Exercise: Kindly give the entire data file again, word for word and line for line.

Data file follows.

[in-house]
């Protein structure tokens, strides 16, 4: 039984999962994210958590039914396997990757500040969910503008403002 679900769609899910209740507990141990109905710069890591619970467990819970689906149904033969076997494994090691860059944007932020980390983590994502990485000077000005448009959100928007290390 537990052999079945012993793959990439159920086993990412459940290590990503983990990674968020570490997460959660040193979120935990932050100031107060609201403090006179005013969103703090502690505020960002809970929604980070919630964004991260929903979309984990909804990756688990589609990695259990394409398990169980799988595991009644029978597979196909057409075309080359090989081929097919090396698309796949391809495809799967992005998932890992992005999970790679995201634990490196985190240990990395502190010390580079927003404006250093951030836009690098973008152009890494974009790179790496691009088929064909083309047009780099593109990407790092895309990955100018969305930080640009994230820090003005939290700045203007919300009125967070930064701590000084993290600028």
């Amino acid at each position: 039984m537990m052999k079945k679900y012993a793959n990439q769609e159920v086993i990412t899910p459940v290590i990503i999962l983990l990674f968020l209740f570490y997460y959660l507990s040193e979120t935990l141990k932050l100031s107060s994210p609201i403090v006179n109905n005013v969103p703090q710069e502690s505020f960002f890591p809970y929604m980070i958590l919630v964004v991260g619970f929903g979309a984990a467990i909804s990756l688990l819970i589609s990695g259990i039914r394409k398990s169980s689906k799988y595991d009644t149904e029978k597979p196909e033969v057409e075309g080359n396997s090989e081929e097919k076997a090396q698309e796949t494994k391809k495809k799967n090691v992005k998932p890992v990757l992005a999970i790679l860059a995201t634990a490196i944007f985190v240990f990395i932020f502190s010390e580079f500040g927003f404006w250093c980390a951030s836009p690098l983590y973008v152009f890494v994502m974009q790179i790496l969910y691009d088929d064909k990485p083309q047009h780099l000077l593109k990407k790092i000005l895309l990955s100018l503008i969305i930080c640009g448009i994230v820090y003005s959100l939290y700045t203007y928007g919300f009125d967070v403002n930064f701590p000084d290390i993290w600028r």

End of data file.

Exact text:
[in-house]
């Protein structure tokens, strides 16, 4: 039984999962994210958590039914396997990757500040969910503008403002 679900769609899910209740507990141990109905710069890591619970467990819970689906149904033969076997494994090691860059944007932020980390983590994502990485000077000005448009959100928007290390 537990052999079945012993793959990439159920086993990412459940290590990503983990990674968020570490997460959660040193979120935990932050100031107060609201403090006179005013969103703090502690505020960002809970929604980070919630964004991260929903979309984990909804990756688990589609990695259990394409398990169980799988595991009644029978597979196909057409075309080359090989081929097919090396698309796949391809495809799967992005998932890992992005999970790679995201634990490196985190240990990395502190010390580079927003404006250093951030836009690098973008152009890494974009790179790496691009088929064909083309047009780099593109990407790092895309990955100018969305930080640009994230820090003005939290700045203007919300009125967070930064701590000084993290600028």
């Amino acid at each position: 039984m537990m052999k079945k679900y012993a793959n990439q769609e159920v086993i990412t899910p459940v290590i990503i999962l983990l990674f968020l209740f570490y997460y959660l507990s040193e979120t935990l141990k932050l100031s107060s994210p609201i403090v006179n109905n005013v969103p703090q710069e502690s505020f960002f890591p809970y929604m980070i958590l919630v964004v991260g619970f929903g979309a984990a467990i909804s990756l688990l819970i589609s990695g259990i039914r394409k398990s169980s689906k799988y595991d009644t149904e029978k597979p196909e033969v057409e075309g080359n396997s090989e081929e097919k076997a090396q698309e796949t494994k391809k495809k799967n090691v992005k998932p890992v990757l992005a999970i790679l860059a995201t634990a490196i944007f985190v240990f990395i932020f502190s010390e580079f500040g927003f404006w250093c980390a951030s836009p690098l983590y973008v152009f890494v994502m974009q790179i790496l969910y691009d088929d064909k990485p083309q047009h780099l000077l593109k990407k790092i000005l895309l990955s100018l503008i969305i930080c640009g448009i994230v820090y003005s959100l939290y700045t203007y928007g919300f009125d967070v403002n930064f701590p000084d290390i993290w600028r």